MEMPHIS, Tenn. — Protesters hit the streets of Memphis one year ago this week in response to the death of George Floyd.
The first protest lasted for hours and ended with police in riot gear and some arrests.
A woman named Molly went from recording that protest on May 27, 2020, to getting knocked down to the ground with a shield by a Memphis Police officer.
The encounter caught the attention of Mayor Jim Strickland who called on MPD to investigate.
FOX13 Investigates obtained a copy of the final Inspectional Services Bureau (ISB) report into this incident one year later.
We learned a total of five officers were written up for failing to document the force they used while responding to the May 27 protest on Union Avenue.
Officer Antonio Knowlton was accused of using excessive force when he pushed Molly that night.
In the report, she said, “She believed the officer had something emotional going on and hated protestors. She suggested they get some help to deal with their feelings.”
Officer Knowlton said the take-down team used their shields to clear the streets. In the report, he said, “His actions during the protest were never out of anger, and his only intention was to clear the street as ordered. He never questioned his actions that evening.”
ISB exonerated officer Knowlton of that charge.
“I’m angered that Memphis police officers are still not being held accountable. I’m angered that they try to criminalize people using their first amendment rights at every chance they get,” said Hunter Demster, community activist.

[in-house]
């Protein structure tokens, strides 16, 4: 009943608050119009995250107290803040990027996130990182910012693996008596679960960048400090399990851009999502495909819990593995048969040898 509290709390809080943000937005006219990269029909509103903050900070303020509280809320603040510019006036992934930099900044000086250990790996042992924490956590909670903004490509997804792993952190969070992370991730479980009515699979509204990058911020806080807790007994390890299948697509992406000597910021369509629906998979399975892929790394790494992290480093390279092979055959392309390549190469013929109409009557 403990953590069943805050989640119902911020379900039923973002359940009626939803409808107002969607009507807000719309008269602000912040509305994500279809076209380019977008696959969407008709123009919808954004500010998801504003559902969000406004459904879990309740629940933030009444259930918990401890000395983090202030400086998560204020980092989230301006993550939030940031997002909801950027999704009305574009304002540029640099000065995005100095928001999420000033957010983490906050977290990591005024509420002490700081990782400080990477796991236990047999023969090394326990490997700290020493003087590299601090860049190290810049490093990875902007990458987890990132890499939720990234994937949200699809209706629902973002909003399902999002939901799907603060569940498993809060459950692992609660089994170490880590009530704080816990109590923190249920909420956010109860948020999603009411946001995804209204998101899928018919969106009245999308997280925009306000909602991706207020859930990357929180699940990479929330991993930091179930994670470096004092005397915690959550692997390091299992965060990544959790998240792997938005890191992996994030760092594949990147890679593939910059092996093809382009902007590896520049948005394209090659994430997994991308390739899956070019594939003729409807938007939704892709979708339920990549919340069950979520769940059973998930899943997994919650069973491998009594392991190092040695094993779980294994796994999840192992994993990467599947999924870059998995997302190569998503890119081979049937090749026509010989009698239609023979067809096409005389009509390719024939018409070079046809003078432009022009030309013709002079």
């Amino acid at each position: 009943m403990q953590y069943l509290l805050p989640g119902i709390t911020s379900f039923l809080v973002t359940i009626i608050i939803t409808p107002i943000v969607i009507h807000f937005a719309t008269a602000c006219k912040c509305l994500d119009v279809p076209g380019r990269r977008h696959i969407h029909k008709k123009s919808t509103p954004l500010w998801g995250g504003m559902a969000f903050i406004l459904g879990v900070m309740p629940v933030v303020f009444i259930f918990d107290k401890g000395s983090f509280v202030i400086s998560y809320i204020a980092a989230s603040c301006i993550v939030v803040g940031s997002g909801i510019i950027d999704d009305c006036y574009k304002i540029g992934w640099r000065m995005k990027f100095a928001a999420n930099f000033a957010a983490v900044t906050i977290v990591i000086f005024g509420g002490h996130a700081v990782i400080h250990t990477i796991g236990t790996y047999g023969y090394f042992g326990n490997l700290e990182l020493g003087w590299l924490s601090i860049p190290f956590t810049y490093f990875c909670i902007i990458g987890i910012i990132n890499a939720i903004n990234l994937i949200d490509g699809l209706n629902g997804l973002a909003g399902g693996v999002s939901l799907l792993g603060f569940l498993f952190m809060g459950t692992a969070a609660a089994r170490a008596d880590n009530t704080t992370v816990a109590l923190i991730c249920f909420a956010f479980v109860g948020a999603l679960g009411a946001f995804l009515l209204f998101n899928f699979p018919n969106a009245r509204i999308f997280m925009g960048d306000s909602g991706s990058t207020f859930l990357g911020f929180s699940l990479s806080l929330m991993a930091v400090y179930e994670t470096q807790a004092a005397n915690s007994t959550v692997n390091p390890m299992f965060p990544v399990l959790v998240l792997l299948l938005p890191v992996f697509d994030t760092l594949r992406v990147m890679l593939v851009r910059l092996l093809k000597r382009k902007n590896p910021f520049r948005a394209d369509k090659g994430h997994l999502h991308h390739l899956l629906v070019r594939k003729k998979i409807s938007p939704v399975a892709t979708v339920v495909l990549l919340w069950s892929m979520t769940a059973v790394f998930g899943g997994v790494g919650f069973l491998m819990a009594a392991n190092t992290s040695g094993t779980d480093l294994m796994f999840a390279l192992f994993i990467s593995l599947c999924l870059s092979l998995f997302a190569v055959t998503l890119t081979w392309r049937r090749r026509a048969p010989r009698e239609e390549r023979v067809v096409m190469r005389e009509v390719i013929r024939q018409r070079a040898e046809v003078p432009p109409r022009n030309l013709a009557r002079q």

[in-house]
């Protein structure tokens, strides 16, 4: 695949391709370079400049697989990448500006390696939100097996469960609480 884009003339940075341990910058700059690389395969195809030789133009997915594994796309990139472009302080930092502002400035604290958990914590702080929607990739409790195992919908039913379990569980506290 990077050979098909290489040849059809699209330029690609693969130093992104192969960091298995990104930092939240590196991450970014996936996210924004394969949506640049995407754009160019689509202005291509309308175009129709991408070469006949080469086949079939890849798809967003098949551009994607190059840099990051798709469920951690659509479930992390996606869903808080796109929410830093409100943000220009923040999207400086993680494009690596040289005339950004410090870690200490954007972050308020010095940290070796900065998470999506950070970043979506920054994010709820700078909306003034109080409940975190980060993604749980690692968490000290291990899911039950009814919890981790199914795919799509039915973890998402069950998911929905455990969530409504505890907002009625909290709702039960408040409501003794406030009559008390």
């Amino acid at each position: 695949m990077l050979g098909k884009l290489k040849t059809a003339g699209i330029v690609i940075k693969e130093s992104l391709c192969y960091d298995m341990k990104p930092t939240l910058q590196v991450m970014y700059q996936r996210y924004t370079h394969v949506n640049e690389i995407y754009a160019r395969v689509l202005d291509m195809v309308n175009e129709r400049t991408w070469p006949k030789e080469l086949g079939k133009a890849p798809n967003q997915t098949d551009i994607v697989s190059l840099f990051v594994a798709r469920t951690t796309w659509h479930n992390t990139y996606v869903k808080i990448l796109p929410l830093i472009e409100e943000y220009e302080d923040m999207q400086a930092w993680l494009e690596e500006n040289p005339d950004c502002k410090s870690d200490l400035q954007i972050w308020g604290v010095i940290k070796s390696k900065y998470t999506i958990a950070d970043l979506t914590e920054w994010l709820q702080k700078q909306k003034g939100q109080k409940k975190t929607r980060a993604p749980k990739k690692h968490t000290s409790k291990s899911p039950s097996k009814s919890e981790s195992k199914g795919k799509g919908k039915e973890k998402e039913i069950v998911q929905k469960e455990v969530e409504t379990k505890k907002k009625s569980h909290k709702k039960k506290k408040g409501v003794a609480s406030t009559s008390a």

Demster is friends with Molly who wasn’t able to talk with us. He believes this report is far from justice.
“I think we have to have an outside third party, independent party investigating these reports to misconduct by the Memphis Police Department, I have no faith in this process, I have no faith in MPD,” said Demster.
We showed the video and report to FOX13 law enforcement analyst and retired Shelby County Sheriff lieutenant Mike Collins.
“Could he have done something different, maybe so? But what he did do, it still doesn’t raise to the level of excessive force by the definition in itself,” said Collins.
Collins said the officer’s actions aren’t out of line when you review the totality of the situation which included clearing the streets, hours into the protest. He said the excessive force would have looked differently in this case.
“If there was some other action, for instance if he used that shield to assault her, or kick her or did something more so than what was actually seen in the video, then that would be excessive force,” said Collins.
FOX13 Investigates requested an interview and at the very least a statement from Strickland because again, he was the one called for this internal review.
A spokeswoman said the city doesn’t comment on pending legal matters. But this isn’t a pending legal matter, it’s a closed case and that’s how we have this report in the first place.
When we tried to get a response, but no one returned our phone calls.
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